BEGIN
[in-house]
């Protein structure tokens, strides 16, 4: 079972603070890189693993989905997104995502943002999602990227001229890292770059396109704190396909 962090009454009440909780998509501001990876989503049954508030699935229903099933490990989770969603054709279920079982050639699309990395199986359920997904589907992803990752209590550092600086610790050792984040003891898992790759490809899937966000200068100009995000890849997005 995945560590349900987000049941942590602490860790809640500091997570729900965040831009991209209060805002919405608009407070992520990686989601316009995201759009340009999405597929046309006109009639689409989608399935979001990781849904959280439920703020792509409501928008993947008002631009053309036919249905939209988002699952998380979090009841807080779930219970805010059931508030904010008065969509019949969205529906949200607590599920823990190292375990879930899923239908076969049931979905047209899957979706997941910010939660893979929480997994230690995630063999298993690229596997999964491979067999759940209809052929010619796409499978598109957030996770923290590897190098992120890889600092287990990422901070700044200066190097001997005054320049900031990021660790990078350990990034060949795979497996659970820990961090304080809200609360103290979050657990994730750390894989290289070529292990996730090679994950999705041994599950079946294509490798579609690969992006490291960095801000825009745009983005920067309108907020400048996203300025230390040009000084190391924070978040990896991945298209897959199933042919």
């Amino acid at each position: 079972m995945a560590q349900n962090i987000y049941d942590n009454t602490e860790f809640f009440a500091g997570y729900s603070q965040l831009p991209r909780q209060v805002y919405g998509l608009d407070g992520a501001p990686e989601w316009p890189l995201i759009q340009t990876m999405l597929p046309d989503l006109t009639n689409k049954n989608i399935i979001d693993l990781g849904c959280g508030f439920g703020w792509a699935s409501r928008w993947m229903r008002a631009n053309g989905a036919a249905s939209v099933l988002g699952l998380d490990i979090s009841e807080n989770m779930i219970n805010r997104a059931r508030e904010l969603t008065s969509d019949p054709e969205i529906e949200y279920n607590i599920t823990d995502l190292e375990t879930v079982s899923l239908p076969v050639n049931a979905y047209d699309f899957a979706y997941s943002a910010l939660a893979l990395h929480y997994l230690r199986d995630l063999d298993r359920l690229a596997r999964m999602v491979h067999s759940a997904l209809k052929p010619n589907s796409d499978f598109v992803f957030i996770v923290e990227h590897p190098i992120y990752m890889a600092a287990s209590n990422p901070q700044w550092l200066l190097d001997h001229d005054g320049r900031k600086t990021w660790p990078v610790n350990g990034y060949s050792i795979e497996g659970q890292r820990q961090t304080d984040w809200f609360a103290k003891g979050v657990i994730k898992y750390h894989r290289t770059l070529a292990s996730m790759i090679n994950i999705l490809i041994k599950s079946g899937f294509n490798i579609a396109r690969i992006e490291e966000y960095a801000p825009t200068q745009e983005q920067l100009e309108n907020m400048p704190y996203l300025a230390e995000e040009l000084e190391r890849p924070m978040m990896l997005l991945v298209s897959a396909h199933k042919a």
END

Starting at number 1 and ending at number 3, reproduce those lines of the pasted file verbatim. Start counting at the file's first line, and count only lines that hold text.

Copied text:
[in-house]
């Protein structure tokens, strides 16, 4: 079972603070890189693993989905997104995502943002999602990227001229890292770059396109704190396909 962090009454009440909780998509501001990876989503049954508030699935229903099933490990989770969603054709279920079982050639699309990395199986359920997904589907992803990752209590550092600086610790050792984040003891898992790759490809899937966000200068100009995000890849997005 995945560590349900987000049941942590602490860790809640500091997570729900965040831009991209209060805002919405608009407070992520990686989601316009995201759009340009999405597929046309006109009639689409989608399935979001990781849904959280439920703020792509409501928008993947008002631009053309036919249905939209988002699952998380979090009841807080779930219970805010059931508030904010008065969509019949969205529906949200607590599920823990190292375990879930899923239908076969049931979905047209899957979706997941910010939660893979929480997994230690995630063999298993690229596997999964491979067999759940209809052929010619796409499978598109957030996770923290590897190098992120890889600092287990990422901070700044200066190097001997005054320049900031990021660790990078350990990034060949795979497996659970820990961090304080809200609360103290979050657990994730750390894989290289070529292990996730090679994950999705041994599950079946294509490798579609690969992006490291960095801000825009745009983005920067309108907020400048996203300025230390040009000084190391924070978040990896991945298209897959199933042919």
């Amino acid at each position: 079972m995945a560590q349900n962090i987000y049941d942590n009454t602490e860790f809640f009440a500091g997570y729900s603070q965040l831009p991209r909780q209060v805002y919405g998509l608009d407070g992520a501001p990686e989601w316009p890189l995201i759009q340009t990876m999405l597929p046309d989503l006109t009639n689409k049954n989608i399935i979001d693993l990781g849904c959280g508030f439920g703020w792509a699935s409501r928008w993947m229903r008002a631009n053309g989905a036919a249905s939209v099933l988002g699952l998380d490990i979090s009841e807080n989770m779930i219970n805010r997104a059931r508030e904010l969603t008065s969509d019949p054709e969205i529906e949200y279920n607590i599920t823990d995502l190292e375990t879930v079982s899923l239908p076969v050639n049931a979905y047209d699309f899957a979706y997941s943002a910010l939660a893979l990395h929480y997994l230690r199986d995630l063999d298993r359920l690229a596997r999964m999602v491979h067999s759940a997904l209809k052929p010619n589907s796409d499978f598109v992803f957030i996770v923290e990227h590897p190098i992120y990752m890889a600092a287990s209590n990422p901070q700044w550092l200066l190097d001997h001229d005054g320049r900031k600086t990021w660790p990078v610790n350990g990034y060949s050792i795979e497996g659970q890292r820990q961090t304080d984040w809200f609360a103290k003891g979050v657990i994730k898992y750390h894989r290289t770059l070529a292990s996730m790759i090679n994950i999705l490809i041994k599950s079946g899937f294509n490798i579609a396109r690969i992006e490291e966000y960095a801000p825009t200068q745009e983005q920067l100009e309108n907020m400048p704190y996203l300025a230390e995000e040009l000084e190391r890849p924070m978040m990896l997005l991945v298209s897959a396909h199933k042919a």